CHAPTER 2: The Quick and the Dead
Silence. It was the dead of night in Paris, in the seedy part of the city, and Agent Smythe could hear his own heart beating. He could probably scream at the top of his lungs, and nobody would hear him. There was no one here to help him—help them. Valeri. Agent Valeri Trove. They had just met, just a few minutes ago. Minutes! He may have possibly thrown this whole mission away, risked it all, and lost everything, for a woman—a mere rookie—whom he had just met, minutes ago. A wave of confusion rushed through his mind. This is not the Jonathan Smythe that he had grown accustomed to, the cold-hearted bastard that he had molded himself into, the self-righteous killer without a conscience. This was the kind of thing that was done by someone who has a heart. Someone who cares.
‘What am I doing?’
Breathing became harder as he ran towards the ruptured guard-rail ahead of him—every step was agony. He could still smell the smoke from the wreckage of the burning black van that he had deserted behind him, giving up on the chase and allowing the shadowy figure and the man with the red eyes to get away with their prize unharmed. He had made the previously unthinkable decision to run back and to try to help Agent Trove… if there was anything left of her.
As he approached the guard-rail, he smelled the familiar scent of smoke and burning wreckage. He held his breath as he drew closer to the edge, ready for the worst. Would she be dead, thrown from the destroyed vehicle and torn to shreds on the concrete outcroppings below? Or would she end up in the water, he corpse carried away by the current to an unknown destination? Smythe shook his head as he tried to rid himself of these morbid scenarios, and peered over the edge.
A chill ran down his spine. The smoldering wreckage of the silver sports car lay upside down on the concrete that lined the side of the waterway. It was covered in small flames and smoke billowed up from it. This was one of Smythe’s worst fears: failing the people who were near him and who depended on him. A wave of regret and despair flew through him—they had only met, just minutes ago.
Suddenly, there was hope. There was movement, and movement was definitely hope. Hope was definitely a step up from regret and despair. For a split-second, Smythe thought that he had seen an arm grasping outside from the driver side window, disappearing just a moment afterwards. But it had only been a split-second.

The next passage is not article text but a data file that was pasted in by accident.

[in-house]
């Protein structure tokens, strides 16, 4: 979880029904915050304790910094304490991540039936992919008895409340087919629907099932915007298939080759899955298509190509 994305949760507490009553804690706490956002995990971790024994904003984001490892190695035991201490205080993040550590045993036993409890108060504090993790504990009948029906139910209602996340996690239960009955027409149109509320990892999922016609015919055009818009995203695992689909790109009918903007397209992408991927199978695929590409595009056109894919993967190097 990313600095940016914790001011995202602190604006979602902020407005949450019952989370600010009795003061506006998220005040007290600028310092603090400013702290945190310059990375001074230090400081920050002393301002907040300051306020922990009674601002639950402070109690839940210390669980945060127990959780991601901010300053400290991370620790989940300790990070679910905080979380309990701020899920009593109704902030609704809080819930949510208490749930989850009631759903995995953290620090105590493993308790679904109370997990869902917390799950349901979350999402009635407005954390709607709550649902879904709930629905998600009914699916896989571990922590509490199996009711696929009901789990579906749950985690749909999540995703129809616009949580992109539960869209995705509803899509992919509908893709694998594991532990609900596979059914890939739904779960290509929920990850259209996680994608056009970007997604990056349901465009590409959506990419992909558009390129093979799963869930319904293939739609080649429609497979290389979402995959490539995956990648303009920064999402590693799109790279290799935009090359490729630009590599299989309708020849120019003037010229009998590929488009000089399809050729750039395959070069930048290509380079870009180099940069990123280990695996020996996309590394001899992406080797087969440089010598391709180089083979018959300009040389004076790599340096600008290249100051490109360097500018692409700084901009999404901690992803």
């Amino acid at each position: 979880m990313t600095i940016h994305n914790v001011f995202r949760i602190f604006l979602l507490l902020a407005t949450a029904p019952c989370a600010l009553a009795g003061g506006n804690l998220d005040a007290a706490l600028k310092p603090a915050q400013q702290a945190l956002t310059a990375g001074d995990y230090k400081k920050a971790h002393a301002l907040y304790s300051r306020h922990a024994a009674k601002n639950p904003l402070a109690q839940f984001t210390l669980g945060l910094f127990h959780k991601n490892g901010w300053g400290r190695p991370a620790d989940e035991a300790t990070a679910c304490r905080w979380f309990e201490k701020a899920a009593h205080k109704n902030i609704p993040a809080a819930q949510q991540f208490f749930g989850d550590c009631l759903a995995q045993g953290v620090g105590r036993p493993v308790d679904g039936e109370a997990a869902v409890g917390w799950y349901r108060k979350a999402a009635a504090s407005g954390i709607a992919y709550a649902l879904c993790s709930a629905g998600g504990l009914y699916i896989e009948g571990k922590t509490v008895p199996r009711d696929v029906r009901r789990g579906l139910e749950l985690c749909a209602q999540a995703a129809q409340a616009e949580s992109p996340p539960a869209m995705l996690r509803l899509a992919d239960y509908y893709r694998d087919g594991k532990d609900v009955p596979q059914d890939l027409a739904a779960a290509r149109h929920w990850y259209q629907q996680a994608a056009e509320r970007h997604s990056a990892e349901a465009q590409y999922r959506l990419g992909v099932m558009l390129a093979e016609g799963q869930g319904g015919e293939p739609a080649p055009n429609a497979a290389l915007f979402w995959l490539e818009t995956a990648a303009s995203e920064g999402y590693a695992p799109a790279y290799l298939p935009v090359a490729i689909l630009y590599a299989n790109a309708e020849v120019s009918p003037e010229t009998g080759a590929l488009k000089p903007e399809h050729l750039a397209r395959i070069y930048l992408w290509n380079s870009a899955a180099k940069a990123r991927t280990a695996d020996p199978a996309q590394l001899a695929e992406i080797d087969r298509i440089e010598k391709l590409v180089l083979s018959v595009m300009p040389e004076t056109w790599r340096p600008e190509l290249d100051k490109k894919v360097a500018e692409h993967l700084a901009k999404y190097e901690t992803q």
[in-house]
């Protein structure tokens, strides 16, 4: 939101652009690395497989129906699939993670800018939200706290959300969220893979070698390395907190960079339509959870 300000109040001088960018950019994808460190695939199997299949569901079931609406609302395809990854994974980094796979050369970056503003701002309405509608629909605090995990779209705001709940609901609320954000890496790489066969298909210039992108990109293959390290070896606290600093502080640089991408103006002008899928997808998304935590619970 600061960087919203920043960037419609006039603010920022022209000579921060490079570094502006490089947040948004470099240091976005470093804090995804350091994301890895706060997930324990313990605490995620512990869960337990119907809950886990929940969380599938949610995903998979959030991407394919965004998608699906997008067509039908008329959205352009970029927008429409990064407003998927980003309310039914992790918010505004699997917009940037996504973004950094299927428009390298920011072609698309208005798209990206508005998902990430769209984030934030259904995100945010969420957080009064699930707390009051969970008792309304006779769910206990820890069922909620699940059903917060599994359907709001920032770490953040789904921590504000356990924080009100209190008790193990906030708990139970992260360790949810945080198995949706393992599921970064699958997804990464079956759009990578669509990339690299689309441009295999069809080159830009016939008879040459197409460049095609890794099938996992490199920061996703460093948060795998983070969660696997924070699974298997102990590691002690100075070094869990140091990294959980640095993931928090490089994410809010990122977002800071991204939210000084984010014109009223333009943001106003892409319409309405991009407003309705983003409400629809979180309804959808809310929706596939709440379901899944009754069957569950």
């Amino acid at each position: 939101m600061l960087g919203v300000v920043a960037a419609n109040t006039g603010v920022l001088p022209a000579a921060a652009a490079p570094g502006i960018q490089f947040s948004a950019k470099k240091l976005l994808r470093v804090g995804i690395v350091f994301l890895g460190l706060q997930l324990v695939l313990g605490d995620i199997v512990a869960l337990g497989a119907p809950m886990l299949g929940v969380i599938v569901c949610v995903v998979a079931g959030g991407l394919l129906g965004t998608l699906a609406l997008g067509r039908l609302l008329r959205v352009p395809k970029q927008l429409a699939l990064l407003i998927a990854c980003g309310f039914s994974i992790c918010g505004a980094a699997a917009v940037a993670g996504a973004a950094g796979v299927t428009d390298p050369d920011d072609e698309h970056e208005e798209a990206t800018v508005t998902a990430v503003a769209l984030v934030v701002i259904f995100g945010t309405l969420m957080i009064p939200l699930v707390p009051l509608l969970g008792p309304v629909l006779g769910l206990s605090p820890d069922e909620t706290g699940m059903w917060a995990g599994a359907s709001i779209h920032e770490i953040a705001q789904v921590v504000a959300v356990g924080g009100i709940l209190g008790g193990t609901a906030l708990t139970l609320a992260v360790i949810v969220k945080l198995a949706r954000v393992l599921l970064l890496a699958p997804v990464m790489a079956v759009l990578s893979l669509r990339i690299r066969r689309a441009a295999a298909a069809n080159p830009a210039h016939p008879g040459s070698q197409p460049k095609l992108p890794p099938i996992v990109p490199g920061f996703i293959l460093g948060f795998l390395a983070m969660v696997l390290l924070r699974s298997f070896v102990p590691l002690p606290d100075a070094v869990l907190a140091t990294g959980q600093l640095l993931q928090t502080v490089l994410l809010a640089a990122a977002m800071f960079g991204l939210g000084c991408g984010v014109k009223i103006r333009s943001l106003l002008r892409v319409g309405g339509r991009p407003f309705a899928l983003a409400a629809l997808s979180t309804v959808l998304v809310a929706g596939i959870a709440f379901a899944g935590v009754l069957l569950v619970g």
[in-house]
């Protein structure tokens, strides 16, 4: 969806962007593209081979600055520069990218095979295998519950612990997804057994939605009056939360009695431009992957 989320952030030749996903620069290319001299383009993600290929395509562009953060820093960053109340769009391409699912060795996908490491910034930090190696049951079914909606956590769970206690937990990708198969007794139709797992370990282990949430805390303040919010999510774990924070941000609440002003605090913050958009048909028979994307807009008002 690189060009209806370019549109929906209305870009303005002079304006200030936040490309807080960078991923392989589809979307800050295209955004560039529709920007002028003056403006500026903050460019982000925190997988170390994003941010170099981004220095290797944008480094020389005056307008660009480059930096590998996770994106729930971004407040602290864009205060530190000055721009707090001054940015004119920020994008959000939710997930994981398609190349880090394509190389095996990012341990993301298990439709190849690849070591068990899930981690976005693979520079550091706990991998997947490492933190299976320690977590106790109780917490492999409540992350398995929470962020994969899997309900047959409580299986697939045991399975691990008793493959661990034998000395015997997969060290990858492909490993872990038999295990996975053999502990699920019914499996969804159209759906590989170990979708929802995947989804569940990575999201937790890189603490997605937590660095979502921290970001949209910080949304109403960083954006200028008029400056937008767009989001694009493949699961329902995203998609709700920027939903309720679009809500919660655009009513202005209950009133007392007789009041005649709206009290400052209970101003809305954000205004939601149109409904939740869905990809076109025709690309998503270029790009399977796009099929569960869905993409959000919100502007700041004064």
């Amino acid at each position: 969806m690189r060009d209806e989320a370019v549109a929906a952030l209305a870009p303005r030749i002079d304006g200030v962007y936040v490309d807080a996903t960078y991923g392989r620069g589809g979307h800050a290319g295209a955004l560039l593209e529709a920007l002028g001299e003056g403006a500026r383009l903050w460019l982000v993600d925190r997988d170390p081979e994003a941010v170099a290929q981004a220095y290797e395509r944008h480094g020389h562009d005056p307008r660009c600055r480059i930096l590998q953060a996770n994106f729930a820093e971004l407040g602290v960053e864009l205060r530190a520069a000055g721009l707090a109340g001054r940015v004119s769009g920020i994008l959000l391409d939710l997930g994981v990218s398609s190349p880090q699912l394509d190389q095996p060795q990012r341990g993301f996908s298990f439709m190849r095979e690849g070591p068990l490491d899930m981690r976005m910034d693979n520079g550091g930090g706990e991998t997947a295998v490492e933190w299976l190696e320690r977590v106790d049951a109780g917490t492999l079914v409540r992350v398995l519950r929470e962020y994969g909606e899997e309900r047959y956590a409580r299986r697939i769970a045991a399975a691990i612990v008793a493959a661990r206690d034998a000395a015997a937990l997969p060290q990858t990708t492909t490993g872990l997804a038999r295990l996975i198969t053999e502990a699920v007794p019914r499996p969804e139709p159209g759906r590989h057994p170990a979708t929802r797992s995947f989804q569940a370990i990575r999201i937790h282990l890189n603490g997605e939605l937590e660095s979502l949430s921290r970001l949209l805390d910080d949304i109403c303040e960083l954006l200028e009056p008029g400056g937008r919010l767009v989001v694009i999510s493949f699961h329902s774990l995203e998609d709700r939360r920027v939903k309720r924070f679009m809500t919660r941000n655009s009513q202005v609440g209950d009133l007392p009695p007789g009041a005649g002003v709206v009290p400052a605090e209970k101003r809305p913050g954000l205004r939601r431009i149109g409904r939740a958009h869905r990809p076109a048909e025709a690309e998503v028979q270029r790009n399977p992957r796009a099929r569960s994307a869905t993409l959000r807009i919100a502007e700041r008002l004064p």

It was enough. Smythe quickly grabbed the grappling hook and the thin nylon rappelling gear that was standard on all Echelon utility belts, and, with a newfound energy, he began to prepare for a quick descent. He was no longer thinking or feeling, but was operating on pure instinct, as if his actions were programmed into him like a machine. Just a few seconds later, he was over the edge, and he began rappelling downwards as fast as he could. The chilling air of this October night sent shivers through his whole body, but he didn’t let that slight discomfort delay him from reaching her as fast as humanly possible. To reach her and be seconds too late would be a pain too great to bear. The rope began to burn through his hands as he kicked harder and harder on the wall. As he drew closer to the bottom he could hear coughing coming from within the sports car. She was alive. Just barely, as it sounded, but alive. There was definitely something about this woman. She was definitely strong.
He landed with a thud on the concrete passage next to the waterway, the overturned car just a few feet away. Fumbling with the rope that was hooked onto his belt, Smythe cursed loudly. Finally freeing himself from it, he tossed the rope aside and ran to the driver side of the car. Down on his hands and knees, he peered through the broken glass of the window.
“Valeri?” he shouted.
Looking back at him with terrified eyes was Ms. Trove. Her hair was now thrown about her face and her dress was torn. She struggled, upside-down, still strapped to the driver’s seat. Her seat belt had become mangled and was preventing her from escaping the wreckage, but no doubt it had saved her life.
“Jonathan! Help me, please!” she screamed in terror as her eyes grew wide with panic. The flames that were engulfing the car had grown, and the whole vehicle was now on the verge of exploding.
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